Thermal Dispersion Flow Switches

Thermal Dispersion Flow Switch Series TDFS

Dwyer Instruments offers several flow measuring products that use a thermal sensing element.

Thermal dispersion flow sensors use a temperature element that is heated up beyond the media temperature. Based on calorimetry, the flow moving past the sensor will have a cooling effect that is directly proportional to the flow velocity. The heat is convected from the heated probe surface to the boundary layer of the fluid flowing over the heated surface. There are several thermal dispersion techniques using either single or multiple temperature sensors. Commonly, a resistance temperature detector (RTD) is used as the sensor. Multiple temperature sensor models use a temperature difference between the two sensors to calculate flow.

Exponential Thermal Decay
Thermal Dispersion Flow Switches

The Thermal Dispersion Flow Switch, Series TDFS uses a single platinum RTD sensor that is heated and cooled over several steps. First, the RTD measures media temperature as a reference. Second, the RTD is heated to a fixed differential temperature above the media temperature creating a temperature gradient and storing thermal energy. Third, the probe is allowed to cool down from the flow to another fixed differential temperature above the media temperature. A thermal decay time constant is then calculated. Last, the probe is allowed to cool before the next cycle of measurements.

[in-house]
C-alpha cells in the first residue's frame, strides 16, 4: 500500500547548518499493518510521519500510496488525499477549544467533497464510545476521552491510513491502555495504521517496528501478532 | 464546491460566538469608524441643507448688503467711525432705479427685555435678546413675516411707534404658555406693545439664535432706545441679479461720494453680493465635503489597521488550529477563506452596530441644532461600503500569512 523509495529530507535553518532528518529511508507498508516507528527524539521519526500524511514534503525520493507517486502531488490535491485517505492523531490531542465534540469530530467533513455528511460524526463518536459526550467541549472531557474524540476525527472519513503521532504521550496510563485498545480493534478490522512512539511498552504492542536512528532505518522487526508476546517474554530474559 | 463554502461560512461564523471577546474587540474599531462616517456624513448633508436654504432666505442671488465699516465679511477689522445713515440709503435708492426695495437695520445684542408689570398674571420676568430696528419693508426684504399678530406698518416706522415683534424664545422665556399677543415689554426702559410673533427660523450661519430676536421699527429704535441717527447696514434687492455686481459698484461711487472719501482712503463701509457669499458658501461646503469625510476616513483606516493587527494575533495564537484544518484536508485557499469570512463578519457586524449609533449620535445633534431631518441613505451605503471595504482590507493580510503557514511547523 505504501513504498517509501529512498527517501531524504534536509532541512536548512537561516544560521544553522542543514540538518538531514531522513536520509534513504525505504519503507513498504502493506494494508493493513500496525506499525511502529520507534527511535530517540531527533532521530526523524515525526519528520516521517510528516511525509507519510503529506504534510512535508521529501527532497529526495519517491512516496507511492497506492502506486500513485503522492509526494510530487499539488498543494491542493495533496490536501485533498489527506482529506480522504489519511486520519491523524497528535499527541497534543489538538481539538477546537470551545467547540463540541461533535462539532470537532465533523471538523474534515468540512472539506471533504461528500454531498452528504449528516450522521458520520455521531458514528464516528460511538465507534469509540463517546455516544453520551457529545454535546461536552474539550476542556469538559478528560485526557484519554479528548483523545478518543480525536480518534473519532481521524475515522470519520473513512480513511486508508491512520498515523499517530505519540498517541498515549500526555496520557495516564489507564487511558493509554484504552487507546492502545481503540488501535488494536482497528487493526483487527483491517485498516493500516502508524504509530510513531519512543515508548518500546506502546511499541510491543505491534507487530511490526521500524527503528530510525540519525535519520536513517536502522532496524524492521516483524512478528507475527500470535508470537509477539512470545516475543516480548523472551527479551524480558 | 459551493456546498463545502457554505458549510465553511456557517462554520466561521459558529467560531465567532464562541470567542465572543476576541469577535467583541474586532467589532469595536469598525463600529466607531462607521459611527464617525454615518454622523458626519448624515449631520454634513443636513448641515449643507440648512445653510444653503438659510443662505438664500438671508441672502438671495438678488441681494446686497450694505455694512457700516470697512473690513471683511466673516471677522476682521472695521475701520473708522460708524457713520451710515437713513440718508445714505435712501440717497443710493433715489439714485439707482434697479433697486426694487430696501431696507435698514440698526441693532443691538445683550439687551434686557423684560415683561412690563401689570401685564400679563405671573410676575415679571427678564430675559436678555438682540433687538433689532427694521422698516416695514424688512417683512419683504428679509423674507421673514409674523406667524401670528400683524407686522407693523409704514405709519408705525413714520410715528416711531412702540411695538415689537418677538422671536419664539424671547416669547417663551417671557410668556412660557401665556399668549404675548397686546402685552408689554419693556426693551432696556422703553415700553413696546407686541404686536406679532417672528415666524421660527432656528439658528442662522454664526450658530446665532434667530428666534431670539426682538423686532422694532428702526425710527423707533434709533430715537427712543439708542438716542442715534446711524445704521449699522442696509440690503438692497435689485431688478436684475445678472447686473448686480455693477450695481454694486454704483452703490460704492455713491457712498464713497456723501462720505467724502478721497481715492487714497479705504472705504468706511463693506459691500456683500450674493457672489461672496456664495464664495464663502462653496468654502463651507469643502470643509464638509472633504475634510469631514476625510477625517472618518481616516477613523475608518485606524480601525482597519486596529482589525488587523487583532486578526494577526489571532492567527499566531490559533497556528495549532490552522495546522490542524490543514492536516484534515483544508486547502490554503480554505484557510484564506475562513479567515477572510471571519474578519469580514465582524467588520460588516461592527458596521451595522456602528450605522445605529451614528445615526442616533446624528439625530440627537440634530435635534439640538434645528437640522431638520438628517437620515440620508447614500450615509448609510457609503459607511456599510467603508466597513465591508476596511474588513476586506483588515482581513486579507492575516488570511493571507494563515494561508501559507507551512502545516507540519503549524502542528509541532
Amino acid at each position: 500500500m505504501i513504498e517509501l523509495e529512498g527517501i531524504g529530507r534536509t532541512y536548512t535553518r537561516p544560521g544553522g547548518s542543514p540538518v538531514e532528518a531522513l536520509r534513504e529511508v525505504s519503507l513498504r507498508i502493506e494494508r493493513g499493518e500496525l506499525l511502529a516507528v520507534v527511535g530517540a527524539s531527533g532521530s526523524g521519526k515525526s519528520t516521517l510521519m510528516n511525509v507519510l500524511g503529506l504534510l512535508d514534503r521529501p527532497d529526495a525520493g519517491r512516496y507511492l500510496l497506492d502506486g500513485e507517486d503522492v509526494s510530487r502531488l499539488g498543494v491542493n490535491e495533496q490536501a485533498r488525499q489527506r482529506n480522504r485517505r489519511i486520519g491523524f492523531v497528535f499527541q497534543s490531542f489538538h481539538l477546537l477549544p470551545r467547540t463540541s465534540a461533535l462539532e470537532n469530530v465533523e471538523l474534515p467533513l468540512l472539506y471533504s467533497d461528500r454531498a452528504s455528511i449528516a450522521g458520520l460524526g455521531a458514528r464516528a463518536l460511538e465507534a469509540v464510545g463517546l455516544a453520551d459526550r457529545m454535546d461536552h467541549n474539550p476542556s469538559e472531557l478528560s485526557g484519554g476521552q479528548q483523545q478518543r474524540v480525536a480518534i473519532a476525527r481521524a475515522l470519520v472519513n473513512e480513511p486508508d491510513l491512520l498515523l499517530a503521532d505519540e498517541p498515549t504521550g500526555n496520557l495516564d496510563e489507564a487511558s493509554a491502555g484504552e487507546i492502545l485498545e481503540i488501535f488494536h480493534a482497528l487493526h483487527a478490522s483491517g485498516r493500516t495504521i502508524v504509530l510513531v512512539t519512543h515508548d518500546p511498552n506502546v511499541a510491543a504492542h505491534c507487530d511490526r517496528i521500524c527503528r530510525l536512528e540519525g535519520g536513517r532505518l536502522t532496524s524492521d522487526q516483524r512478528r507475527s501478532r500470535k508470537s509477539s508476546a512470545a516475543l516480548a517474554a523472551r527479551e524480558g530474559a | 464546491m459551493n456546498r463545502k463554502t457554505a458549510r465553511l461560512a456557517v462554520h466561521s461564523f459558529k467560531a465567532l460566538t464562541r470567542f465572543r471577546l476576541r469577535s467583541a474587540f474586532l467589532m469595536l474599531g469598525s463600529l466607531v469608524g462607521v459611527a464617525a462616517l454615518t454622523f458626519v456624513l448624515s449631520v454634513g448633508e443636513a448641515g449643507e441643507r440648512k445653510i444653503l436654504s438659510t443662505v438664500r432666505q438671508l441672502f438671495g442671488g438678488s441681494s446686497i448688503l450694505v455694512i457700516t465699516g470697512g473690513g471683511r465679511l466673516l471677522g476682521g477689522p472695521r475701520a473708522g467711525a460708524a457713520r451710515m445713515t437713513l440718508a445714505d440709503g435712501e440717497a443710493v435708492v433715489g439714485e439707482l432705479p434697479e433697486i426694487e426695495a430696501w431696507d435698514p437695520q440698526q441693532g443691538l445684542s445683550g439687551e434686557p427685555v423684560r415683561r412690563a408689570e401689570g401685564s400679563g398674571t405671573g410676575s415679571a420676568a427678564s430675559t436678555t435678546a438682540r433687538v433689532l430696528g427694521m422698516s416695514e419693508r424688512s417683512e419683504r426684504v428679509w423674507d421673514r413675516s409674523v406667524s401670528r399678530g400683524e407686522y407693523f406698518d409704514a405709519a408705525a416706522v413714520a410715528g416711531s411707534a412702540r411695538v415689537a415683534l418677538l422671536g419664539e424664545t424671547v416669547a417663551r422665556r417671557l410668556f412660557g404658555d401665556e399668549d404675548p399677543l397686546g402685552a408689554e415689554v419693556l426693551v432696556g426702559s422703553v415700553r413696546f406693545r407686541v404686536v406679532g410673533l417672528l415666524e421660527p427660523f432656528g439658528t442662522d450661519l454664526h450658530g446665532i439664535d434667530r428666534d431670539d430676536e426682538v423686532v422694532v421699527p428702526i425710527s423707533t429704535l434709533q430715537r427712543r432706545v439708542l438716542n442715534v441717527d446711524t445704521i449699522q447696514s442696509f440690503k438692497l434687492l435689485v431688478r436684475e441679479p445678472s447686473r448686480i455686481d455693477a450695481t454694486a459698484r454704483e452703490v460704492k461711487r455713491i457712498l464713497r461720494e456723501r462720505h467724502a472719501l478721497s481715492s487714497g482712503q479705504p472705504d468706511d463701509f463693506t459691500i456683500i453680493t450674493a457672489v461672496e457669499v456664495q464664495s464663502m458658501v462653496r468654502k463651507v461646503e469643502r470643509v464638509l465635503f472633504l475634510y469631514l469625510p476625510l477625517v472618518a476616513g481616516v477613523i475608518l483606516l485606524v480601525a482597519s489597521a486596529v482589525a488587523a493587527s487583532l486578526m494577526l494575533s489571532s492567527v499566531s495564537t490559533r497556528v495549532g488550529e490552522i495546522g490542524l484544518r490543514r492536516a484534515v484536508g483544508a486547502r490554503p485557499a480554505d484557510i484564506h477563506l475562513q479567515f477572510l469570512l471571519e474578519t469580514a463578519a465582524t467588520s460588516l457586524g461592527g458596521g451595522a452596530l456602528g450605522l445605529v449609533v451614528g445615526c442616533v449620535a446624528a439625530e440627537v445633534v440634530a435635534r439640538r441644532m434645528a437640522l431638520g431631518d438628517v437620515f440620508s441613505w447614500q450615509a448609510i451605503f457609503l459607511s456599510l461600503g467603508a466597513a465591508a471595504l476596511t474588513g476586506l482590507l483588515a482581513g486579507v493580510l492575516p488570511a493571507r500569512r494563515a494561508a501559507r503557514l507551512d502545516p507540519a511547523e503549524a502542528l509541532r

Thermal dispersion flow switches have many advantages over mechanical flow switches because there are no moving parts, such as paddles or vanes. This offers better long term reliability and life expectancy. There are no moving parts to wear that could create leaks or switch failures; no parts to get jammed or stuck from particulate in the media; and no parts that can break off into the flow causing downstream damage in pumps or valves. They are omni-directional offering easier installation without concerns on flow alignment. Additionally, since a thermal switch only needs to be inserted 10% into the flow, the pressure drop is much lower.